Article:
The first sub-group is called the dupers’ group, the Advance Free Fraudsters. The familiar appellation is ‘419.’ They are innocent looking, well dressed, and dubious. Their victims have bitter tales to tell. They are supporting the protest against SARS to protect their nefarious trade.

The second sub-group is made of internet fraudsters. Usually, it is a gang operation. They opted for crime to make ends meet. They indulge in cyber crime or Yahoo-Yahoo business. They are manipulators of technology. They are brilliant rascals who are in a hurry to hit gold. They operate without mercy. They give Nigeria a bad name in the comity of nations.

The third sub-group is made up of the men of the underworld. In the past, armed robbers even dared the regular policemen by writing letters to their victims, informing them about their plans to rob and kill in the nrighbourhood. When they come for their operations, they subject many households to agony.

The fourth sub-group is made up of cultists. They were previously domiciled on the campus. Now, cultism is a common feature of most streets in towns and cities. When rival cult groups clash, it is always disastrous.

The fifth sub-group is made up of ordinary Nigerians; family members and friends, who take advantage of familiarity or close relationship to cheat their loved ones by obtaining money through dubious means, stealing valuables, including jewelries, and depriving them of their property. SARS was set up to tackle these endless crimes.

It is unfortunate that SARS derailed from it’s original operational mandate. On account of its excess behaviour, the baby is being thrown away with the bath water.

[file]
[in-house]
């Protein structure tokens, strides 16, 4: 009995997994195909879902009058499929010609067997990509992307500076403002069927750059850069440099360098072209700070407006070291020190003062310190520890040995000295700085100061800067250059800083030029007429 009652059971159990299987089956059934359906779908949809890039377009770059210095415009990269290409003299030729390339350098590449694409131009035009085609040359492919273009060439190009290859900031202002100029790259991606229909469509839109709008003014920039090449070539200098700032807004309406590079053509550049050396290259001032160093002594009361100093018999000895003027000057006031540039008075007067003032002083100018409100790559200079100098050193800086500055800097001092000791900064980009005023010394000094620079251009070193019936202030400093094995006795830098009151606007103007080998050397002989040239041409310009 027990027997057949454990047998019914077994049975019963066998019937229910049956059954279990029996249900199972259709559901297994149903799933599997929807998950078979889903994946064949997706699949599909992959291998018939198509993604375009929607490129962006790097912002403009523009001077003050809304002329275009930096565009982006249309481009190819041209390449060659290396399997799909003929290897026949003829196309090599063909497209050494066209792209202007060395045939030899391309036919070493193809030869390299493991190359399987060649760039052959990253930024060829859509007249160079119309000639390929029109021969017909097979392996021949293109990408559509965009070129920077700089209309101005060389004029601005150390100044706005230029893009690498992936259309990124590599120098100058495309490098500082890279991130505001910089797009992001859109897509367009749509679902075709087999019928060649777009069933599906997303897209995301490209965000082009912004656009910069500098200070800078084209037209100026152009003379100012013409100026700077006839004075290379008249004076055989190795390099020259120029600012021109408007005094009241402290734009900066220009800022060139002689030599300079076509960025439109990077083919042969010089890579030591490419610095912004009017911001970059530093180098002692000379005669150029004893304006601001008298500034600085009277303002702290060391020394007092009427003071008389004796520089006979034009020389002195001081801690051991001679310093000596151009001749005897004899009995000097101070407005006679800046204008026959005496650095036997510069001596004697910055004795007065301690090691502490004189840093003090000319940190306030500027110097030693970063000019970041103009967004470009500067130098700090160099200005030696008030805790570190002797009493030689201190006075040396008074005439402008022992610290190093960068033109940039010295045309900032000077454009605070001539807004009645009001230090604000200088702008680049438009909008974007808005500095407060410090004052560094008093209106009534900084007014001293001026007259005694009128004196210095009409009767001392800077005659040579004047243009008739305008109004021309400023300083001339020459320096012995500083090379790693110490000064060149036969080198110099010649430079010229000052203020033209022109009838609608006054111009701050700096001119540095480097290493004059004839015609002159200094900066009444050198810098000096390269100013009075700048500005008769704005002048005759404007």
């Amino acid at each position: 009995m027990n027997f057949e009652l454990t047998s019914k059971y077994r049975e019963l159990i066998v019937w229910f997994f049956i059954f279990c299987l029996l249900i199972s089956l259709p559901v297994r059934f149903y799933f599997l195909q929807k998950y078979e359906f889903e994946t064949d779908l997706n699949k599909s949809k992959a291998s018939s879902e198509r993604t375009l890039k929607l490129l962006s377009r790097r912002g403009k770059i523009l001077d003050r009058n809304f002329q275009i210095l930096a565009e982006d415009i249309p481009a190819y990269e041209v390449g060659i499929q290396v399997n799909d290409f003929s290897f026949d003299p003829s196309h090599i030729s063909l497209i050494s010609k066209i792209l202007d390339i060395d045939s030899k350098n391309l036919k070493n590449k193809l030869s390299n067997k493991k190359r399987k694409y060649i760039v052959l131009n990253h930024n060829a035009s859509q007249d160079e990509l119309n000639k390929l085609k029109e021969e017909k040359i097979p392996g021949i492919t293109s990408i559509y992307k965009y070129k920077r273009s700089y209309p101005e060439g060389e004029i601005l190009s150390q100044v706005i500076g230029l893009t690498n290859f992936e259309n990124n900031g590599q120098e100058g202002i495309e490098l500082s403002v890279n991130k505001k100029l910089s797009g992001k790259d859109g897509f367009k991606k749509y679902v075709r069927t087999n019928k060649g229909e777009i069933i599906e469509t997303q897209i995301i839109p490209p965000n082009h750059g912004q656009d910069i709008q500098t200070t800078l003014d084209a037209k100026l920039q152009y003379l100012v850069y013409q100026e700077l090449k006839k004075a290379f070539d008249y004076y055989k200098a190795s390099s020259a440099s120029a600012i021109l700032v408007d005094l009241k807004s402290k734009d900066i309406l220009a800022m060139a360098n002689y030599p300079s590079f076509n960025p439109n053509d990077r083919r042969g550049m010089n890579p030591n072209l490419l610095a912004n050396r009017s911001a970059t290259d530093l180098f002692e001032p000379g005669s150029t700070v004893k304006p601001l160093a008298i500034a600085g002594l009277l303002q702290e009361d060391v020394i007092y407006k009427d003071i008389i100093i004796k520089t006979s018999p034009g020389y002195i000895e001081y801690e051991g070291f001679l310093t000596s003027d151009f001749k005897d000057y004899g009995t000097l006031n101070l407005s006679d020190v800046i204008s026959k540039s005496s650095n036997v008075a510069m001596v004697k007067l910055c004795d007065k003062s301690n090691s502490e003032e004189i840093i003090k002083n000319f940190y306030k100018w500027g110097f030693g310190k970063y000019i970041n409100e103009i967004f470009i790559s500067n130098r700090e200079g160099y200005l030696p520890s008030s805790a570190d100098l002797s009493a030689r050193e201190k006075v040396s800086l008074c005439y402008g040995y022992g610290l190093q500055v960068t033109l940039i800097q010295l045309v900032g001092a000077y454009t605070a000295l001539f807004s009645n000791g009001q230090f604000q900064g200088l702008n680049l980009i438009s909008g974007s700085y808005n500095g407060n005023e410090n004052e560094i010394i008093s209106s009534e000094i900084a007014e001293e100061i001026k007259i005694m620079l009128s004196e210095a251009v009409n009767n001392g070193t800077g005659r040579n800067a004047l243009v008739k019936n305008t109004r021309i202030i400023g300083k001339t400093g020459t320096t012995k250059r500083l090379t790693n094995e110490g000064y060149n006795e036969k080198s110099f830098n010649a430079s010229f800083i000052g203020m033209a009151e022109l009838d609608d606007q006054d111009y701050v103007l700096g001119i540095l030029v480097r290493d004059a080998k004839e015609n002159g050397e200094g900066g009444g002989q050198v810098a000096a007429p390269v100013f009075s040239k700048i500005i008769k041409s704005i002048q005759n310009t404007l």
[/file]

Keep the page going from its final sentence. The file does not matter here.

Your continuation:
It is because Nigerians are assailed by a sort of collective amnesia. The circumstances that led to the setting up of the special unit are been erased from memory. Those realities still State the nation in the face.

Is Nigeria not playing into the hands of robbery kingpins who, fundamentally, are targets of SARS? Are cultists not been invited to be on the prowl? Are the licences of criminals not been inadvertently renewed in collective ignorance?

Can Nigerians cope without an alternative unit that will continue to checkmake criminal tendencies in the society?

President Muhammadu Buhari should make a broadcast to the bewildered nation on his plans for comprehensive police reforms. May be, that will assuage the grief of the protesters.

Nigeria cannot exist without an efficient policing system. Policemen are few, judging by the huge population. The countries needs more dedicated officers.

Policemen suffer from poor salary package and they visit their frustration on citizens. It has also been alleged that top officers direct the boys to convert the roads into a sort of toll gates.

Multi-level policing is not a bad idea. But, government is not ready to decentralise the police. Yet, Nigeria is a federal state.

Nigeria is beset by a problematic policing system. The solution lies in manpower, proper recruitment, sound training, good logistics, welfare for policemen, punishment for bad egs, re-orientation and adequate funding.

A country gets the type of policemen it deserves.

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About Olalekan Awodehinde 5880 Articles
Olalekan Awodehinde is a seasoned investigative reporter. He is currently an editor @Afronaijanews.com and also a social media strategist, writer, freelancer. Our passion here is to keep you updated and give you undiluted, genuine information with professionalism. Contact|WhatsApp Me: 0807 637 6053